Students Spend Spring Break Helping Others in El Salvador

April 05, 2010

Students enrolled in a social responsibility course at Mount Union traveled to Monte Oscuro, a little village in western El Salvador for spring break. For the eleventh year, Mount Union has worked with the rural health organization ASAPROSAR to complete various missionary projects.

“We worked in a small village and saw living conditions that were shocking to many of our students such as people living in small mud houses with no running water,” said Dr. Stephen Kramer, professor emeritus of psychology who established the social responsibility course, which has included annual Spring Break service trips to various third world countries since 1992.

 Many in Monte Oscuro do not have latrines (toilets), so the group was involved with paying for and helping to build 15 of them for different families.  “The main reason they don’t have adequate latrines is that they don’t have the money for the necessary materials to build them,” added Kramer.

“The thing that surprised me the most was the housing situation,” said Brian Deeds, a senior business administration major from Elyria, OH. Deeds decided to go on the trip because a fellow student had told him how life changing it was. “It is unbelievable that people could live in mud houses that have no ventilation and are smaller than many people’s living rooms. Yet, they are truly happy.”

For many students, this wasn’t a typical spring break trip.

“This trip had a purpose.  Sure, there was time for us to shop and have fun, but in the mornings it was nice to wake up and know that we were going to help complete strangers that would appreciate it,” Deeds added. “Overall, it was rewarding, memorable and life changing, unlike most spring breaks which are just fun.”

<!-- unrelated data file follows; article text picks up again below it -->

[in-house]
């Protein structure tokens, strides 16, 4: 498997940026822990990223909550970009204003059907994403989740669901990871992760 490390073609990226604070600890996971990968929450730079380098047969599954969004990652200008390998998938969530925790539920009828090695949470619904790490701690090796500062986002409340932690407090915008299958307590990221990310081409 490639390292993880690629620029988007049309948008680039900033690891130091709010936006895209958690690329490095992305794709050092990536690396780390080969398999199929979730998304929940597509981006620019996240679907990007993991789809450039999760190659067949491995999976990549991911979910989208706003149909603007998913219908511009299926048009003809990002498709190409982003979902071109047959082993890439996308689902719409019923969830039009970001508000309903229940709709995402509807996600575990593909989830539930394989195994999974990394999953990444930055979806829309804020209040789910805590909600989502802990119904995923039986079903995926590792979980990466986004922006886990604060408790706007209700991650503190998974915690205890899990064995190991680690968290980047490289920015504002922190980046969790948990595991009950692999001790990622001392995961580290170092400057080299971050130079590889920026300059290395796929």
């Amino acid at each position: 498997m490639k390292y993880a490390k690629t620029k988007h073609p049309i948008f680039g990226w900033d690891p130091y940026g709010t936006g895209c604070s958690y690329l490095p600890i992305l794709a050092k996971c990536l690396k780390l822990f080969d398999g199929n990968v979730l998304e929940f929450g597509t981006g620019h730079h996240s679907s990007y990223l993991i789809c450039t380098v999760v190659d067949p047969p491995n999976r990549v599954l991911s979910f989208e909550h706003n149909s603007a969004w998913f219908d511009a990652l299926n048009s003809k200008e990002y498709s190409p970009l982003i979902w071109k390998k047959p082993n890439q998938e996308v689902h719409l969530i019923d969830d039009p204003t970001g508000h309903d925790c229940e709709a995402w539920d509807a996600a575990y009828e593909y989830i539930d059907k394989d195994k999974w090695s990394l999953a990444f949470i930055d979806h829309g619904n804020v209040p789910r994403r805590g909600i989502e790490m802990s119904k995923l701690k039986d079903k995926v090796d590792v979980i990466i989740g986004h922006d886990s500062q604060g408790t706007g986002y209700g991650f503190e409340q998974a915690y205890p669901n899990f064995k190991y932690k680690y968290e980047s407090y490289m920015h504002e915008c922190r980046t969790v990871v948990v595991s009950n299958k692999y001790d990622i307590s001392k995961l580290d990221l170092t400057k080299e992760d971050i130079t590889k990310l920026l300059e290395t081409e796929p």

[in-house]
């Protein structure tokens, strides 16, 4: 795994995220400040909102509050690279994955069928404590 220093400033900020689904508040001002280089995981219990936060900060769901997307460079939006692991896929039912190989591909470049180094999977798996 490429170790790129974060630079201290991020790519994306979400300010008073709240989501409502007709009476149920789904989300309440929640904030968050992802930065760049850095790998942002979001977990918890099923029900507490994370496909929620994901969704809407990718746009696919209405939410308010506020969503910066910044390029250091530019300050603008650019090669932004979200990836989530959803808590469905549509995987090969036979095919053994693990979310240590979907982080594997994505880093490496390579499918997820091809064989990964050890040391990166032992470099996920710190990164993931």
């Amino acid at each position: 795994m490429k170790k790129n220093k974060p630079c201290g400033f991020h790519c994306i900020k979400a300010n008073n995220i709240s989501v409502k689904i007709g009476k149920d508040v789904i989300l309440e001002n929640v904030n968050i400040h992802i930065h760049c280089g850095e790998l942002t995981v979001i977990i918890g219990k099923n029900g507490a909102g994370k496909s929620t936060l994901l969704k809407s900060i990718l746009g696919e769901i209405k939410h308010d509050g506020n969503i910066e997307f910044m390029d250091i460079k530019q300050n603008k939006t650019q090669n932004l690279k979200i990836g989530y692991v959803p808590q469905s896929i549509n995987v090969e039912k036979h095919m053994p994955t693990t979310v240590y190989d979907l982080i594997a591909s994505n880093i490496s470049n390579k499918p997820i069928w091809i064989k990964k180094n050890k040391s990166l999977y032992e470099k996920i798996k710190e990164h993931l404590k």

“Most people in the village lack sufficient health care, food, jobs and education for their development,” said Kramer.  “Their life is a struggle, but they have strong family and community ties and work hard to make the most of their situation. They were extremely appreciative of our help and tried to make our stay as comfortable as possible.”

Prior to and during the trip, the students learned some Spanish in order to build basic communication skills.  “Of course, having to communicate in Spanish is always a challenge for our students,” added Kramer. 

Those who attended the trip returned with a greater appreciation for life in a developing country.  The students kept journals where they wrote about their experiences and outlook. Most seemed determined to continue to find meaningful ways to serve in the future.

“I think what surprised me most was how strongly some people reacted to the trip,” said Lucy Coughlin, a junior psychology major from Alpharetta, GA. “Everyone changed and was deeply touched by this trip, and to see how some of my peers really opened up were pleasant surprises.”

“My favorite part of the trip was when I gave a young boy a toy car worth about $0.33 and he went crazy over it,” explained Deeds. “He jumped up and down and played with it for a good half hour. In that instant my life changed because I realized how little you truly need to be happy and how much I have.”


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